Between 1 and 4Between 1 and 4Less than manufacturer-recommended preventive maintenance cycleInadequate preventive-maintenance schedule
Around 1Much lessRandom failures with definable causesInadequate operating procedure
Table 5. Goodness of fit for the Weibull analysis of DT-failure data.
Table 5. Goodness of fit for the Weibull analysis of DT-failure data.
Transformer
Category
Log LikelihoodAICBICAD
11 kV to 400 V
100 kVA
−13.135542.270929.04352.91429
11 kV to 400 V
160 kVA
−26.5959.580112.72362.25092
11 kV to 400 V
250 kVA
−65.1467135.093136.0741.48386
11 kV to 400 V
400 kVA
−22.169951.339848.13162.2968
11 kV to 400 V
630 kVA
−9.18554NA20.56833.76559
33 kV to 400 V
100 kVA
−19.334146.668242.25172.17347
33 kV to 400 V
160 kVA
−151.298306.889310.1650.627865
33 kV to 400 V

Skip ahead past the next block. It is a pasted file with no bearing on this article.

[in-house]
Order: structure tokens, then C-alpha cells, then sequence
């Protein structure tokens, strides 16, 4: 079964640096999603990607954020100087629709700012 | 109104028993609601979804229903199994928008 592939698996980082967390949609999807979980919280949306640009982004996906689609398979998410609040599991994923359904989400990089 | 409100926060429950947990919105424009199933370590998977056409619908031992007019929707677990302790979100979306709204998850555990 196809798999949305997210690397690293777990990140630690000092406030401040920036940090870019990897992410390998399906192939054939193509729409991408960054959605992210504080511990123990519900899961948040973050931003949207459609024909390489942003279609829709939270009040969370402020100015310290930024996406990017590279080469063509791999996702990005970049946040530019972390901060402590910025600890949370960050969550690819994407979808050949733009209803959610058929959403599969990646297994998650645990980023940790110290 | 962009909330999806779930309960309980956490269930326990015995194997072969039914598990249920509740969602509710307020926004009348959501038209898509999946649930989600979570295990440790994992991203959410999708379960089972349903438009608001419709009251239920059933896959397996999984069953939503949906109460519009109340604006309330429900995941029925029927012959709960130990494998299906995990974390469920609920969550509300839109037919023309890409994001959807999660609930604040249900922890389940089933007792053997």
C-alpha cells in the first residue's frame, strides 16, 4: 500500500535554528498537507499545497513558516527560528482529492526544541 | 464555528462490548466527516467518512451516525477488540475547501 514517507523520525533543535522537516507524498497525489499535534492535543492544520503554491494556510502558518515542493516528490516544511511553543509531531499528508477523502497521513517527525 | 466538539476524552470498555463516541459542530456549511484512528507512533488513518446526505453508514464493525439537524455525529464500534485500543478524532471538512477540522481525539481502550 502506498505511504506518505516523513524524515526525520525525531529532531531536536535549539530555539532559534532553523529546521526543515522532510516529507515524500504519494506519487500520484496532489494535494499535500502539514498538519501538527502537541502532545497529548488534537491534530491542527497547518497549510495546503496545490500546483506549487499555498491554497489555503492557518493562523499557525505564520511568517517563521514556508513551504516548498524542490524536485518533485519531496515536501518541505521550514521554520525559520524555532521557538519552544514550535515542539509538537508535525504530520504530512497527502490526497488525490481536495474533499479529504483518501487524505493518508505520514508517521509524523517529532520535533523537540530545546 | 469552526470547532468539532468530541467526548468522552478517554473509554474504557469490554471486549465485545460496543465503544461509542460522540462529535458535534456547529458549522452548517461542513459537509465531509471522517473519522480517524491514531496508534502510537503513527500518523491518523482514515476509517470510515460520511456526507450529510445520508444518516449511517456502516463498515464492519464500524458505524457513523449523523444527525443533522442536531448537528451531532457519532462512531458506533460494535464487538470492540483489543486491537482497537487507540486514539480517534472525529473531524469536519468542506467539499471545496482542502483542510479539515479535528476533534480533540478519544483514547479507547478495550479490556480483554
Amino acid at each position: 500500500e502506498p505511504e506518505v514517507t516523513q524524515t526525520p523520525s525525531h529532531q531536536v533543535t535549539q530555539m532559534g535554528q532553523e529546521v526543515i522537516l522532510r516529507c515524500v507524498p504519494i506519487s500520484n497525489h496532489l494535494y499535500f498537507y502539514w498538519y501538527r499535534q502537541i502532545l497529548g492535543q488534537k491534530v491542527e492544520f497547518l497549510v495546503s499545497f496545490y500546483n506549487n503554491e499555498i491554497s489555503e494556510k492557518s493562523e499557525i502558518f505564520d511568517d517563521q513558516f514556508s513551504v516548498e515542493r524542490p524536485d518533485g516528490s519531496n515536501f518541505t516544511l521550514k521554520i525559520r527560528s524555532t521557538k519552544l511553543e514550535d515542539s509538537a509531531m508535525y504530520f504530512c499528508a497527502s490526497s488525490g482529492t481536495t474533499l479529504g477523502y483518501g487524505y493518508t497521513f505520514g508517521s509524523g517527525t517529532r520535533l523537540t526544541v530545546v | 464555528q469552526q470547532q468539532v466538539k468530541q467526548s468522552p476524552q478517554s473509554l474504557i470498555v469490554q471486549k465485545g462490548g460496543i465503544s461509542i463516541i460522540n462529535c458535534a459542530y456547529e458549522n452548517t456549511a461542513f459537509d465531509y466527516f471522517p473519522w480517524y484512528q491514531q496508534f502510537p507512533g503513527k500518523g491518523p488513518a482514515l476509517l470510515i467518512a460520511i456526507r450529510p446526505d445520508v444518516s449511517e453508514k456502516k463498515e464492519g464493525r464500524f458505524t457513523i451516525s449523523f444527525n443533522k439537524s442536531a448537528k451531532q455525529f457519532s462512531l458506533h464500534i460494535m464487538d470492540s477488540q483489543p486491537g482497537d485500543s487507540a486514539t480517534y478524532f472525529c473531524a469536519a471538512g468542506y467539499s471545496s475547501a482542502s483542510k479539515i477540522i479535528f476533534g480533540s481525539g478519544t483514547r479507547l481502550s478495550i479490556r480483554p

250 kVA
−141.136286.58289.7470.655464
33 kV to 400 V
400 kVA
−67.2275139.205140.3441.05074
33 kV to 400 V
630 kVA
−28.804464.008961.76781.92899
33 kV to 400 V
800 kVA
−12.208740.417327.18992.99284
33 kV to 400 V
1000 kVA
−19.334146.668242.25172.17347
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Attanayake, A.M.S.R.H.; Ratnayake, R.M.C. Digitalization of Distribution Transformer Failure Probability Using Weibull Approach towards Digital Transformation of Power Distribution Systems. Future Internet 2023, 15, 45. https://doi.org/10.3390/fi15020045

AMA Style

Attanayake AMSRH, Ratnayake RMC. Digitalization of Distribution Transformer Failure Probability Using Weibull Approach towards Digital Transformation of Power Distribution Systems. Future Internet. 2023; 15(2):45. https://doi.org/10.3390/fi15020045

Chicago/Turabian Style

Attanayake, A. M. Sakura R. H., and R. M. Chandima Ratnayake. 2023. "Digitalization of Distribution Transformer Failure Probability Using Weibull Approach towards Digital Transformation of Power Distribution Systems" Future Internet 15, no. 2: 45. https://doi.org/10.3390/fi15020045